LGBTQIA+ people face discrimination in many areas of their lives, including housing, employment, and parenting, and often have no legal recourse since there is no federal law prohibiting such discrimination. That is why NOW also supports the Equality Act, which would provide much needed civil rights protections for LGBTQIA+ people and families.    

NOW also seeks to combat the efforts of those who seek to deny equal treatment to LGBTQIA people via constitutional and statutory protections of freedom of religion. According to the American Bar Association, the Supreme Court largely side-stepped these issues in recent rulings in Masterpiece Cakeshop v. Colorado Civil Rights Commission and Fulton v. Philadelphia. But there are still cases on the horizon that could be very dangerous for LGBTQIA+ rights and freedom.  

Read NOW’s Statement on the Tennessee Anti-Drag Bill  

Visit NOW’s LGBTQIA+ Core Issue Page 

The Declaration of Independence asserts this self-evident truth: that each person is born with equal possession of certain inherent rights, such as the right to “Life, Liberty, and the pursuit of Happiness.” How can one pursue such a life without basic representation and basic protections in our founding constitution? That is why Constitutional Equality is one of NOW’s six core issues. We must ensure that all people have true access to the rights and freedom to work, love, and pursue their lives to the fullest without fear of oppression, violence, and discrimination.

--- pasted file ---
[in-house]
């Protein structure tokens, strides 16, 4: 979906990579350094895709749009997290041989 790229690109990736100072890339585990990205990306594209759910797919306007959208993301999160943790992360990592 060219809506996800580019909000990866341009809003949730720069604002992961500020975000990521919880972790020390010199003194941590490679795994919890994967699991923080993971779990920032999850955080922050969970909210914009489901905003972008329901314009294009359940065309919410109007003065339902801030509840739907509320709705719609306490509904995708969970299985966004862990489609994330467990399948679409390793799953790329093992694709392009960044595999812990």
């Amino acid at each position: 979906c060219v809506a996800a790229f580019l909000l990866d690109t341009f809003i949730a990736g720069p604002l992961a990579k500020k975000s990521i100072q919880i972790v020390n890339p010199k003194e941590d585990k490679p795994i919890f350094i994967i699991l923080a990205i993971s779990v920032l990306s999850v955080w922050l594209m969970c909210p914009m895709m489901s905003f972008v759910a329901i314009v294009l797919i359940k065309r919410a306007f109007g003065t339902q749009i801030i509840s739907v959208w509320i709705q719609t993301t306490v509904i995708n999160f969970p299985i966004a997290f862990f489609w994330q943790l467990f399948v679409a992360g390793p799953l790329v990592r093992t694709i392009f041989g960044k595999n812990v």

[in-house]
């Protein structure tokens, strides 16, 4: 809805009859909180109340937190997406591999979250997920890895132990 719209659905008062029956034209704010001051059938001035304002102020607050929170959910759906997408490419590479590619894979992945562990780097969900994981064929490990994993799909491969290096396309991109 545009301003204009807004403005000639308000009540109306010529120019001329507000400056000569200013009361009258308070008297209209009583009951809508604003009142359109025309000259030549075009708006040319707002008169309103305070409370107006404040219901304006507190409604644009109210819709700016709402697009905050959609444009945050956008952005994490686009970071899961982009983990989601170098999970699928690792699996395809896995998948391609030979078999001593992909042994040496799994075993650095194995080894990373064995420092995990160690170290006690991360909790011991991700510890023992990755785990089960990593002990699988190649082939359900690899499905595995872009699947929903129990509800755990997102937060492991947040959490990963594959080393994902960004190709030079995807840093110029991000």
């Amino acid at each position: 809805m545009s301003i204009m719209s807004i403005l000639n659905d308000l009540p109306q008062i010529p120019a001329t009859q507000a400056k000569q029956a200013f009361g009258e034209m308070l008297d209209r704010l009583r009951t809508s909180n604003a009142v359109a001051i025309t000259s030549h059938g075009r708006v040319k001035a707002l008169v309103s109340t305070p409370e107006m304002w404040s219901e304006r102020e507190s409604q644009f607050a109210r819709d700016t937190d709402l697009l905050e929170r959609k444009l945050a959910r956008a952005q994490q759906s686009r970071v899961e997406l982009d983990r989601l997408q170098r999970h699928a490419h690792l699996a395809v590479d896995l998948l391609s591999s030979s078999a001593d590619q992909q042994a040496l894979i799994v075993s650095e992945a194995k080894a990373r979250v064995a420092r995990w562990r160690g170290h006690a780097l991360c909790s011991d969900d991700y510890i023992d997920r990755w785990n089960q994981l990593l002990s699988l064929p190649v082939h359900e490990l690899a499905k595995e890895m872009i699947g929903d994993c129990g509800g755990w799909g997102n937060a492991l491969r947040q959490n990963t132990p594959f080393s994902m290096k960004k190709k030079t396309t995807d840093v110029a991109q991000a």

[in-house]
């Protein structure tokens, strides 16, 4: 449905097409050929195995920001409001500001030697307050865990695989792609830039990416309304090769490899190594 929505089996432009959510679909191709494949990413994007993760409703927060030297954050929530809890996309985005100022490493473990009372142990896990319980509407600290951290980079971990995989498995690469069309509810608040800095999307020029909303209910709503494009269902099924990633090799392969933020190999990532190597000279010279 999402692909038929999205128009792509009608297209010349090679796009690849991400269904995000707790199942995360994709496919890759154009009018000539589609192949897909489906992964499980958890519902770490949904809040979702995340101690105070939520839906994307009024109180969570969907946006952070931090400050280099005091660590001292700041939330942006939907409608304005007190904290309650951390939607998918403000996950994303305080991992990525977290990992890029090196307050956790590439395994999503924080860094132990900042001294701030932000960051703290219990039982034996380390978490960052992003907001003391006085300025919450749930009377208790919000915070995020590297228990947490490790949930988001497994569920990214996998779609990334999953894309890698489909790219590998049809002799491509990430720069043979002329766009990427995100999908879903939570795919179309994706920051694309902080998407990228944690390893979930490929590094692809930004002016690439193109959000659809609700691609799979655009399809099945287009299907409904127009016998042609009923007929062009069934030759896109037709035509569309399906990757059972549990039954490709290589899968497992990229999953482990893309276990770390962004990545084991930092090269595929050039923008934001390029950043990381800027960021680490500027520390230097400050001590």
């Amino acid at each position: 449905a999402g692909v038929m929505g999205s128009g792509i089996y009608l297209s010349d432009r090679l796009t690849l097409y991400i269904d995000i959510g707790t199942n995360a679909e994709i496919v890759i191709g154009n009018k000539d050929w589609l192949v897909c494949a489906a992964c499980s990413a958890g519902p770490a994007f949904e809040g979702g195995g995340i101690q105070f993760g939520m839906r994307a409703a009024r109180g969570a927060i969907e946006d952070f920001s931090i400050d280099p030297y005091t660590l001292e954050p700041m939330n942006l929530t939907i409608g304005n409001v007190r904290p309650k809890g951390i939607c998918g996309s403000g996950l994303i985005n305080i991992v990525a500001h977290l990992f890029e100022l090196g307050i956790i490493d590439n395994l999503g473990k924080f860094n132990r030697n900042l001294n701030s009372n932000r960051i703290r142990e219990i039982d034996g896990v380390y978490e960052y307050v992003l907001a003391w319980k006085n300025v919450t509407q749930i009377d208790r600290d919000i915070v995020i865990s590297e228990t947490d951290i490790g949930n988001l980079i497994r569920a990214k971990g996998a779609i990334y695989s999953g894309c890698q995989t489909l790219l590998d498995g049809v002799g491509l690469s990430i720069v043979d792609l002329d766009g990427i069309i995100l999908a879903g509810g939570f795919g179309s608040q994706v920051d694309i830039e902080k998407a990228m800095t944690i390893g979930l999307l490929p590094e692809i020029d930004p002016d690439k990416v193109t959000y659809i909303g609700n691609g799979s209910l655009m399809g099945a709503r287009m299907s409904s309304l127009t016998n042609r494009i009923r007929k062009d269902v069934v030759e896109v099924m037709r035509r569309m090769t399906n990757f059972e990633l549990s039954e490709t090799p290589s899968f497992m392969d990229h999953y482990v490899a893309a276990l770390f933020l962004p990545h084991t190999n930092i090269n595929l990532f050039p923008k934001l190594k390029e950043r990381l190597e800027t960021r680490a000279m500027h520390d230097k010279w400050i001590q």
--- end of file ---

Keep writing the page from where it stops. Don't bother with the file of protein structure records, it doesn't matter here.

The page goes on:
Legislative action

With the opening of the 117th Congress on January 3, 2021, the opportunity to pass legislation that would remove the 1972 deadline (and its extension) appears to be within reach. The new administration to be headed by former U.S. Vice President Joseph R. Biden and former U.S. Senator Kamala D. Harris – both supporters of the Equal Rights Amendment and control of the House of Representatives and Senate by Democratic leaders who champion the Equal Rights Amendment, our legislative objective is in sight.

During the previous Congress, the democratic-controlled House of Representatives passed on H.J.Res.79, removing the deadline, by a vote of 232-183, on February 13, 2020. While this action is not required for the ERA to be certified, activists promoted it as “backup” insurance against any future challenges. Constitutional experts have noted that Article V, the section pertaining to amending the Constitution, is silent on the matter of ratification deadlines as to whether they have any actual force, especially if not included in the specific amendment language.  The ERA deadline appears in the preamble or proposing clause, not the actual language of the Amendment. Since the Constitution offers no guidance, the decision could be made by the courts.

Unfortunately, the Republican-led Senate took no action on the House bill or the companion measure, S.J. Res. 6: A joint resolution removing the deadline for the ratification of the equal rights amendment, sponsored by Maryland Sen. Ben Cardin (D), with Republican Sen. Lisa Murkowski and 32 bipartisan co-sponsors. Both measures will be re-introduced in the current Congress. It is important for all ERA supporters to let members of their Congressional delegation know that we would like them to pass such legislation.

What do we do next?

Ways to take action: